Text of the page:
Part of my journey to becoming Friða involves doing things on my own. And let me tell you, this is a very difficult process for me! The difficulty, you see, lies in my ability to find huggan within myself, rather than in someone else.

Huggan is an Old Norse term that means comfort and consolation. If we cannot find huggan within ourselves, how, then, will we ever fare alone? If I want to become a woman of the Old Norse culture as I understand them to be, in strength of character, spirit, and body, then I must be able to find huggan within myself…alone.

You may wonder why this is difficult for me, or even why it matters at all. Well, I am the baby of much older siblings; they are so much older, in fact, we jokingly say that I’m an only child, just ask my brothers and sister. We had a large family and, boy, was I spoiled rotten! I was doted on and was rarely ever alone. I needed to be around people and yet, as an adult, I find myself alone. There are things I want to accomplish, but I realize there will be some I can only do alone.

For example, last week, I ventured to Chicago, Illinois to enjoy the experience of Kaleo’s Way Down We Go tour. I planned to stay in the windy city 3 days/2 nights. I asked a couple of people to go with me, but because it was during the week, they regrettably could not go with me.

I would have to go…alone.

I could do this.

Not very convincing, I know! I wasn’t entirely convinced myself. But I was about to find out.

I was able to do things when and how I wanted. After checking into my hotel, I found the venue of the concert, drove around a bit. Then, I walked the Magnificent Mile–wow! Beautiful buildings, interesting boutiques, and incredibly courteous people.

At the concert, I stood beside an Icelandic-American family. I listened to them speak in Icelandic as I worked up the courage to introduce myself to them. (By the way, is it considered eavesdropping if I cannot understand what they’re saying? haha)  They tried their best to help me with some enunciation techniques. It made the concert that much more fun! I was glad I went alone, for had I not, I may not have met them. That night, I fell asleep staring out my window at the John Hancock building with a full heart and a smile on my face. I could hardly wait for the morning to arrive!

I hardly slept for the excitement of watching the sunrise over Lake Michigan, and fear that I would over sleep. A snowstorm rolled in over night and I watched the fog overtake downtown Chicago, fully concealing my long-anticipated sunrise. But, I found joy in the phenomon of the fog and snow. And I looked forward to the next item on my agenda: Van Gogh’s Bedroom exhibit at the Art Institute of Chicago. I couldn’t wait to see his paintings with my very own eyes!

But fate, the Norns, it seems, would have a different plan.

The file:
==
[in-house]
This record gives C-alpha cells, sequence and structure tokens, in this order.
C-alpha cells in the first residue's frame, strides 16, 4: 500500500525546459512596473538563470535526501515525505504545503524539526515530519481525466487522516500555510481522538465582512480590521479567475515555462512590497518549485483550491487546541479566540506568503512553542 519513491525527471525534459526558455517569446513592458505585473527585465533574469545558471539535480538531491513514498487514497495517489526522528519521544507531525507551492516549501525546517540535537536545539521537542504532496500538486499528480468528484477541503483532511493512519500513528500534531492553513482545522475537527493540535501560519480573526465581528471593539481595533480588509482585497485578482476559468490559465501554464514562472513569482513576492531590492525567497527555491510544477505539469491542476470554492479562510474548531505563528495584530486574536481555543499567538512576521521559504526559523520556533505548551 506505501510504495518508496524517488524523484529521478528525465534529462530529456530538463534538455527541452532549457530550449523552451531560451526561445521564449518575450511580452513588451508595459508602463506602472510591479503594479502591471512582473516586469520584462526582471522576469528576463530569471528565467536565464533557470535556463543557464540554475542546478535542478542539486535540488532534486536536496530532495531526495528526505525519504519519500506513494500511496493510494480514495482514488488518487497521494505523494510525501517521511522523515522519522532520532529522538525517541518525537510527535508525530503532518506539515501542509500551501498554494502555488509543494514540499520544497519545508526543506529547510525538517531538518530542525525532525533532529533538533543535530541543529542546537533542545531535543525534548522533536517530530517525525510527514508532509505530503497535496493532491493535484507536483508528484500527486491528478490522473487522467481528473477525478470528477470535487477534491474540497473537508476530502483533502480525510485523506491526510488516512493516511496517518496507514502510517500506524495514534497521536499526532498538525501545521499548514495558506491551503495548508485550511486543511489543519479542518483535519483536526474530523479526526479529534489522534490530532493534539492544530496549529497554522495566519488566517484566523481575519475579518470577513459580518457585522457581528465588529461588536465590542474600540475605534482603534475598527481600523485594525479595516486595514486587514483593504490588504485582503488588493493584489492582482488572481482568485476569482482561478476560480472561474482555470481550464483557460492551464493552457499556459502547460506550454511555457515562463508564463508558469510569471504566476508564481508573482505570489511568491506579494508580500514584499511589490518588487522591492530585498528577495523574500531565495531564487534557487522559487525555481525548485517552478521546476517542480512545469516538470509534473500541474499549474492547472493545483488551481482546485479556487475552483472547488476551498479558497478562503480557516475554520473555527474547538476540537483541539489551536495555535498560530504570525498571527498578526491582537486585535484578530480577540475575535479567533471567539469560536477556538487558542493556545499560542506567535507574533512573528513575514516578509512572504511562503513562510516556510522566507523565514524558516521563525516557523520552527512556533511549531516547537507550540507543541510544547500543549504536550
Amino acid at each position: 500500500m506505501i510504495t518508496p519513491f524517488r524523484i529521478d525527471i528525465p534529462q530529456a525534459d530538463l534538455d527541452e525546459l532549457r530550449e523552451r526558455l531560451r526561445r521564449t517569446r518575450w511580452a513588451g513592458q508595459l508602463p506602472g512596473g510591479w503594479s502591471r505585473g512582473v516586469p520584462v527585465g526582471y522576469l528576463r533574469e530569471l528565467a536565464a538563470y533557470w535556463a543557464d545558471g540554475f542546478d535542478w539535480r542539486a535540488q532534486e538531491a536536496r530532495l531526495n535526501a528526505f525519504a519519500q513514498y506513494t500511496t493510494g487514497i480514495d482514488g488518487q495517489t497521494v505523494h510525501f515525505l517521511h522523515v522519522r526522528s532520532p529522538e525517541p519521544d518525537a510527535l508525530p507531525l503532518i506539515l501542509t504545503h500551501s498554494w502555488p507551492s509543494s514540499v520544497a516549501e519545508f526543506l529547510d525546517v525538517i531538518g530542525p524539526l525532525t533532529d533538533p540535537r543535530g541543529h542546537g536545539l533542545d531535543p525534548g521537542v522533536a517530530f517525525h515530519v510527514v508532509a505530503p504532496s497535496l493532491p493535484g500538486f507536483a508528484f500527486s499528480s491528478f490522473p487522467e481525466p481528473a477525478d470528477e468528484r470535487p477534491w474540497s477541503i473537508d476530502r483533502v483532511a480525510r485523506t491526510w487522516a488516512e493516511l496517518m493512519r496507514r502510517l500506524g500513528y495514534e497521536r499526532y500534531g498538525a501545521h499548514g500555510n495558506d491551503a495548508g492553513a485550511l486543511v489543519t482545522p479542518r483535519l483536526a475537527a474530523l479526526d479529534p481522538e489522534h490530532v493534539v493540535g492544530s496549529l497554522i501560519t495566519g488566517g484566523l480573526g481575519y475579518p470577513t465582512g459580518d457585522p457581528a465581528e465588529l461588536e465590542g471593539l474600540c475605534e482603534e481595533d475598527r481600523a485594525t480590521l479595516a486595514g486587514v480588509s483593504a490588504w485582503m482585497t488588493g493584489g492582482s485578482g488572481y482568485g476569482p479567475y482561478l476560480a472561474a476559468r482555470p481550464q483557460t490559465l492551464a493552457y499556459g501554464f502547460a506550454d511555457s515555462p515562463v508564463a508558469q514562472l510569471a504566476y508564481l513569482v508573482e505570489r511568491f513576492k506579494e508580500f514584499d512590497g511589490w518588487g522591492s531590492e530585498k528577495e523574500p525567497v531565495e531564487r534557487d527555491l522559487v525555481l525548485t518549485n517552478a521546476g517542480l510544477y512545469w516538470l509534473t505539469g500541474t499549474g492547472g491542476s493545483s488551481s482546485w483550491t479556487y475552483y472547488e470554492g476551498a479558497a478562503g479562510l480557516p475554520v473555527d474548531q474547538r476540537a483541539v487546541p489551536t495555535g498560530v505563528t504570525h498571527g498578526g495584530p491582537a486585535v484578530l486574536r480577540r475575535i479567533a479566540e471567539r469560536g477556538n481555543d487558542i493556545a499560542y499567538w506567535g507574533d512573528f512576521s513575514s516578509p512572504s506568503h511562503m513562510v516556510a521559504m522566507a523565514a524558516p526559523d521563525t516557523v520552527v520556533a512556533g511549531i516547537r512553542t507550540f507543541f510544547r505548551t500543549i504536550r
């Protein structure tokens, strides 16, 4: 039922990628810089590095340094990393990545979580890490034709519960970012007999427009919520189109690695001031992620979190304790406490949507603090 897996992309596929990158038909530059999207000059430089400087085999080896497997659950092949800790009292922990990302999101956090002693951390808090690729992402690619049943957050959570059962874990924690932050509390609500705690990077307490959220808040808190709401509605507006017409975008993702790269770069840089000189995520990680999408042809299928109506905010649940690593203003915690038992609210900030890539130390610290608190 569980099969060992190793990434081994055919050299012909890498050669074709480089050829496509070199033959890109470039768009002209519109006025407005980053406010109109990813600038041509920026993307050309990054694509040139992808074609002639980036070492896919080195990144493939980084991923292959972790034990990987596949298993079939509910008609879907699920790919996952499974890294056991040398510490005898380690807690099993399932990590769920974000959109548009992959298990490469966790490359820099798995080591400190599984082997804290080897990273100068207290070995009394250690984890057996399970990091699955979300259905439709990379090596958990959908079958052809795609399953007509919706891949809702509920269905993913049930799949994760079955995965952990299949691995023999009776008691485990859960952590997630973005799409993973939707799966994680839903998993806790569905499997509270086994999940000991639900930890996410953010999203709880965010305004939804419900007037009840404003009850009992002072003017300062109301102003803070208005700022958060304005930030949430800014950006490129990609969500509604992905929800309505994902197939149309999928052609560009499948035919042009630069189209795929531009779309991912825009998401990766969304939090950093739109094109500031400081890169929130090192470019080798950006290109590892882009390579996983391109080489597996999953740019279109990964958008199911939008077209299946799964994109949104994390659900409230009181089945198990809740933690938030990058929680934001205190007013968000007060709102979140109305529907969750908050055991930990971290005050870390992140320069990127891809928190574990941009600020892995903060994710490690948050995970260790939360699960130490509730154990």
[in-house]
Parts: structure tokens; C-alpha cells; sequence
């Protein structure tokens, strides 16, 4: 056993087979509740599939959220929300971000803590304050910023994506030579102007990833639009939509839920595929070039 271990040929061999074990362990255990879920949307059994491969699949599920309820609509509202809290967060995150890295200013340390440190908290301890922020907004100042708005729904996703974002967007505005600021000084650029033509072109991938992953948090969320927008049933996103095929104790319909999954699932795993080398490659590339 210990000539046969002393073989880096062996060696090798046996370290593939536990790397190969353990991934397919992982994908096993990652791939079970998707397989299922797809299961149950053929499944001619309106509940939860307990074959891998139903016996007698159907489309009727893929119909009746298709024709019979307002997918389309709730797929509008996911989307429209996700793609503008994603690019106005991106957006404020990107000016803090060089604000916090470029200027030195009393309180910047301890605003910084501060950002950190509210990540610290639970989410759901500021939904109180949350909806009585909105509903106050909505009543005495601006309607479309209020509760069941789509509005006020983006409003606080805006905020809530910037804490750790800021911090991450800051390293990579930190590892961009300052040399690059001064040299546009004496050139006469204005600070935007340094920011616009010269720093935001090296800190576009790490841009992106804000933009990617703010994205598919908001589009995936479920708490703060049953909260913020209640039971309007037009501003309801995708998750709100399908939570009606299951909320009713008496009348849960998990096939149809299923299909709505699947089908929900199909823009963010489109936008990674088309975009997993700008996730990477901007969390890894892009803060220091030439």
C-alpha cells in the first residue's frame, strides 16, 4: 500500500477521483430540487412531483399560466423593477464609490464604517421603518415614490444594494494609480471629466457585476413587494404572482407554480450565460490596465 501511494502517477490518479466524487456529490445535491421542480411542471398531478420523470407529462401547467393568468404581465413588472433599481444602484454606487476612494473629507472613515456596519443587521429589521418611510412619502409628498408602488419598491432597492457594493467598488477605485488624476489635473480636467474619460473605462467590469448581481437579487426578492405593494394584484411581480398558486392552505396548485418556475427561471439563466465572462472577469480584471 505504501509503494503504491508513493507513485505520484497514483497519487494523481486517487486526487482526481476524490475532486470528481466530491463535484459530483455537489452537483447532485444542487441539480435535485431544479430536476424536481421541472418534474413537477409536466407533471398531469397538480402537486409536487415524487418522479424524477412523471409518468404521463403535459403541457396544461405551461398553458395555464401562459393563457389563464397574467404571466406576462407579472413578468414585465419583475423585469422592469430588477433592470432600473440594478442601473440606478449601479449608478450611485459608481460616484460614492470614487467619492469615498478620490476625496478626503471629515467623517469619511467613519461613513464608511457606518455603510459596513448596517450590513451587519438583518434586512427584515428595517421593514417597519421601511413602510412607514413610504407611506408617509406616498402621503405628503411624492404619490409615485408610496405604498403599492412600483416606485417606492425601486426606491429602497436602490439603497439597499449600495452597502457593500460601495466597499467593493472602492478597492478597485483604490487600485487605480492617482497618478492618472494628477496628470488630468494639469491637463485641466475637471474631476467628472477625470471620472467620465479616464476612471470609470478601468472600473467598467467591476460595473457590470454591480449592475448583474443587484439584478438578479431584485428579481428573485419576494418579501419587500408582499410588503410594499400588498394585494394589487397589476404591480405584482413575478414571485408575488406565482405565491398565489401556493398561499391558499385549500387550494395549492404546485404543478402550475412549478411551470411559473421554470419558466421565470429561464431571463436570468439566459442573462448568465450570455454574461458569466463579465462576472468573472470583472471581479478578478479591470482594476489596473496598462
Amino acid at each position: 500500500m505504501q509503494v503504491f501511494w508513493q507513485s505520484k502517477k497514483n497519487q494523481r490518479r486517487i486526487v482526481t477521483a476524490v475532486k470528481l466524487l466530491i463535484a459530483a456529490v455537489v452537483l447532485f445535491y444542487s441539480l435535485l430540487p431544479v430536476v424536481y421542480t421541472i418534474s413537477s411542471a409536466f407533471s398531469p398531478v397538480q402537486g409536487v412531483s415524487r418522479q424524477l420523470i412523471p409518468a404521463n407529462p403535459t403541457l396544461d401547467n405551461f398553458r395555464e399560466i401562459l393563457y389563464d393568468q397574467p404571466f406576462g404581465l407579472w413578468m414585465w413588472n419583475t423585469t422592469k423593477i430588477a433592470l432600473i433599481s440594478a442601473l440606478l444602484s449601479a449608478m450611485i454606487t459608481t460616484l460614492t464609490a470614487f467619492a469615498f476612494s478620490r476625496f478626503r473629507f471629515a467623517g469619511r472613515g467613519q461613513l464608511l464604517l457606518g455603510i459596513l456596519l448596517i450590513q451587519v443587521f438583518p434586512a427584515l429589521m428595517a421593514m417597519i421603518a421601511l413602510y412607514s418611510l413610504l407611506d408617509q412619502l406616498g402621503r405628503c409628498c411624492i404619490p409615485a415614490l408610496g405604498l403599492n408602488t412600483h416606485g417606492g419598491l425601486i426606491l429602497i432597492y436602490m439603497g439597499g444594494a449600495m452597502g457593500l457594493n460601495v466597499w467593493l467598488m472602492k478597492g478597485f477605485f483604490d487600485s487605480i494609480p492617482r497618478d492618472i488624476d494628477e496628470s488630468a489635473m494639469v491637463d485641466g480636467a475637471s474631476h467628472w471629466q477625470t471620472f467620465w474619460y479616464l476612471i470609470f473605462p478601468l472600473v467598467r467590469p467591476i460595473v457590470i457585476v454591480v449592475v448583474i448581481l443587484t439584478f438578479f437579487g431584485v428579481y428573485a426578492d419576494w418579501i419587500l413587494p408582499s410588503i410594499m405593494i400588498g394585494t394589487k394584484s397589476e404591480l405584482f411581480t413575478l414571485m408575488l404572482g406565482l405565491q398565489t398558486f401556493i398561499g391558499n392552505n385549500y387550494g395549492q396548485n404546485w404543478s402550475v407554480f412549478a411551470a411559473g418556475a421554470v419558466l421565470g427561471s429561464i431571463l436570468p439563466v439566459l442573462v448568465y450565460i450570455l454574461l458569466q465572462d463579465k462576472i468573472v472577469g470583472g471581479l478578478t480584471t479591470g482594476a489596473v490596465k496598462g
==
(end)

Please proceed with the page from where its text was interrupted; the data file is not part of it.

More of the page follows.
Walking up the steps of the Art Institute, I reached into my pocket for my wallet. Nothing.

Fear gripped me. My joy was stripped away in the mere blink of an eye. My chest tightened. Hot tears stung my eyes and threatened to flow down my cheeks in streams as hot as lava.

I stood on the steps of the Art Institute for an hour, calling my Uber driver but to no avail. I had no choice but to cancel my debit and credit card. Luckily, I had one credit card, about $25 cash, and an older but still valid drivers license in my room.

I felt so all alone and lonely. I was scared. I was angry. I was disappointed. My heart was crushed. Even now as I reflect on this, a week later, tears well up in my eyes and my chest tightens.

I retreated to my room the rest of the day, hiding from the world. I could have venutred around downtown but it was freezing and I had no warmth inside me. The fog still hung thick as cotton, even at midday. From my hotel room window, I watched the painters work on an office in the building across from mine. I scrolled through my social media accounts. Mostly, I wallowed in my misery and shame. I left early the next day to drive home, uncertain of how to tell anyone of my horrible experience in Chicago. They would ask, and I would lie.

I was angry with myself for being so afraid and allowing myself to be miserable. I was angry for not keeping better track of my wallet.

I was able to shove down my feelings into a box and put a smile on my face as I made my way back to my hotel room, but it took me until the next afternoon, on the drive home, to find huggan within and for myself. 

I was no longer afraid. I was no longer crushed. I am, however, still somewhat disappointed I didn’t get to see the art or the sunrise. I am still a little irritated about the irresponsibility of losing money, cards, and identification.

But I am proud of myself.

I didn’t call or text 10 thousand friends, crying crocodile tears. I may have wallowed in misery alone in my room, but I didn’t blast my problem all over social media, seeking pity or sympathy or empathy. I didn’t tell anyone until I knew I had found huggan within myself.

I feel stronger. I feel more dependable. I feel more independent. Am I saying I don’t want or need friends or family to comfort me? That’s not what I’m saying at all! A strong support system is vital when you are beyond weak. No, what I am saying is that I relied on others far too much in an almost unhealthy manner to provide the comfort and consolation, the huggan, I should be able to provide for myself. My hope is that you are able to do the same.

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